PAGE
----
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As preface, I am new to (and really bad at) writing regular expressions.

I am trying to use a regular expression in the PHP function preg_split, and am looking to delineate by


I'm having trouble because these characters are commands. How can I write a regular expression to do this?

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Quote them with `\`. –  ceving Nov 23 '13 at 22:51
You can also use preg_quote to automatically escape these characters for you - this also helps ensure that there is no mixup, because backslashes are actually processed twice (once by PHP, once by PCRE). –  Niet the Dark Absol Nov 23 '13 at 23:07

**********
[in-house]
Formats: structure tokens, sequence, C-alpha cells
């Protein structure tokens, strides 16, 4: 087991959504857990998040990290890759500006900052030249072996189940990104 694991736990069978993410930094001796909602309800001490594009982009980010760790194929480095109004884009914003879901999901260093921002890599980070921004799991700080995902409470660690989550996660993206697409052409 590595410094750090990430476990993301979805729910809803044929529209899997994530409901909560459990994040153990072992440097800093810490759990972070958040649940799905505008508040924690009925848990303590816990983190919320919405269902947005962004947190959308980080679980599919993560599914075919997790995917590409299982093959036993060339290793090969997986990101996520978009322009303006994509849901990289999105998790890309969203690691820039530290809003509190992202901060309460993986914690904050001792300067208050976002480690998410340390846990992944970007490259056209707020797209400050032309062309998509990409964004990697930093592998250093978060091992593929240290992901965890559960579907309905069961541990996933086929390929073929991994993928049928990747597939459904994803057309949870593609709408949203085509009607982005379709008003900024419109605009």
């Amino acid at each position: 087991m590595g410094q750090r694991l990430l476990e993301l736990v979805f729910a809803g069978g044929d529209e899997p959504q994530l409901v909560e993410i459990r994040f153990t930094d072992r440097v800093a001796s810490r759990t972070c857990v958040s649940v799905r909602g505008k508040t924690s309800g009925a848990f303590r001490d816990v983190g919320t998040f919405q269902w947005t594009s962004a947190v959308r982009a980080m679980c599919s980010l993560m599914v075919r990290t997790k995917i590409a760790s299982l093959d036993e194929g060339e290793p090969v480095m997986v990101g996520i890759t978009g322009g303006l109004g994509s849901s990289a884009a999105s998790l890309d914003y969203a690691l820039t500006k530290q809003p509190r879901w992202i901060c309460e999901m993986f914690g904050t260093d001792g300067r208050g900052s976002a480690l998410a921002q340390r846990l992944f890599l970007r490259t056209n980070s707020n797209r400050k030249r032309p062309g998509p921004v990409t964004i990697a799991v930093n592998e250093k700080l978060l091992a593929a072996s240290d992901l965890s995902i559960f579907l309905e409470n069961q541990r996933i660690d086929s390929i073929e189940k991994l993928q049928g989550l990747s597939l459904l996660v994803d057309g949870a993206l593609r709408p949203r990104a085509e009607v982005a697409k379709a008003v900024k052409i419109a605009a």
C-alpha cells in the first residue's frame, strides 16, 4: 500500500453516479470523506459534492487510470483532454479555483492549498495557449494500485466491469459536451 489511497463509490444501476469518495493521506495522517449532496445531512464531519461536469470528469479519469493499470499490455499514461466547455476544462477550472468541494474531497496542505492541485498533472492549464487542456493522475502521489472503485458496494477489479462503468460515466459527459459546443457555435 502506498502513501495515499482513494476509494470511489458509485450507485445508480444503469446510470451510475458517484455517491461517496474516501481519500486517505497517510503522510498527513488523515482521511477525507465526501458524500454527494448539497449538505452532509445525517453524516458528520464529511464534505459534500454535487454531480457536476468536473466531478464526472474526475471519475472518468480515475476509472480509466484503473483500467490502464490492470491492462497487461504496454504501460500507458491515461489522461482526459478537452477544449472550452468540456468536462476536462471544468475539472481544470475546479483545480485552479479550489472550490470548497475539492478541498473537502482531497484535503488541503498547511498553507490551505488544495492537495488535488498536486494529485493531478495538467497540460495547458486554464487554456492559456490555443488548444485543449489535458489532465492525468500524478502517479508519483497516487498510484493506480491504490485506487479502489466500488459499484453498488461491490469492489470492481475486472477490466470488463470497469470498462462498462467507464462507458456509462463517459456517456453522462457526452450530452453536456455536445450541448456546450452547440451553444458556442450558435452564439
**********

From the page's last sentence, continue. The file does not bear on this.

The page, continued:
2 Answers 2

up vote 3 down vote accepted

For PCRE and other so-called compatible flavors, you must escape these outside character classes.

. ^ $ * + ? () [ { \ |

The backtick has no special meaning, so you don't need to escape it.

preg_split('/\*{1,2}|`/', $text);

See Demo

Note: For future reference, you may want to look into using preg_quote()

preg_quote() takes str and puts a backslash in front of every character that is part of the regular expression syntax. This is useful if you have a run-time string that you need to match in some text and the string may contain special regex characters.

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preg_split("(?:\*{1,2}|\`)", $string);
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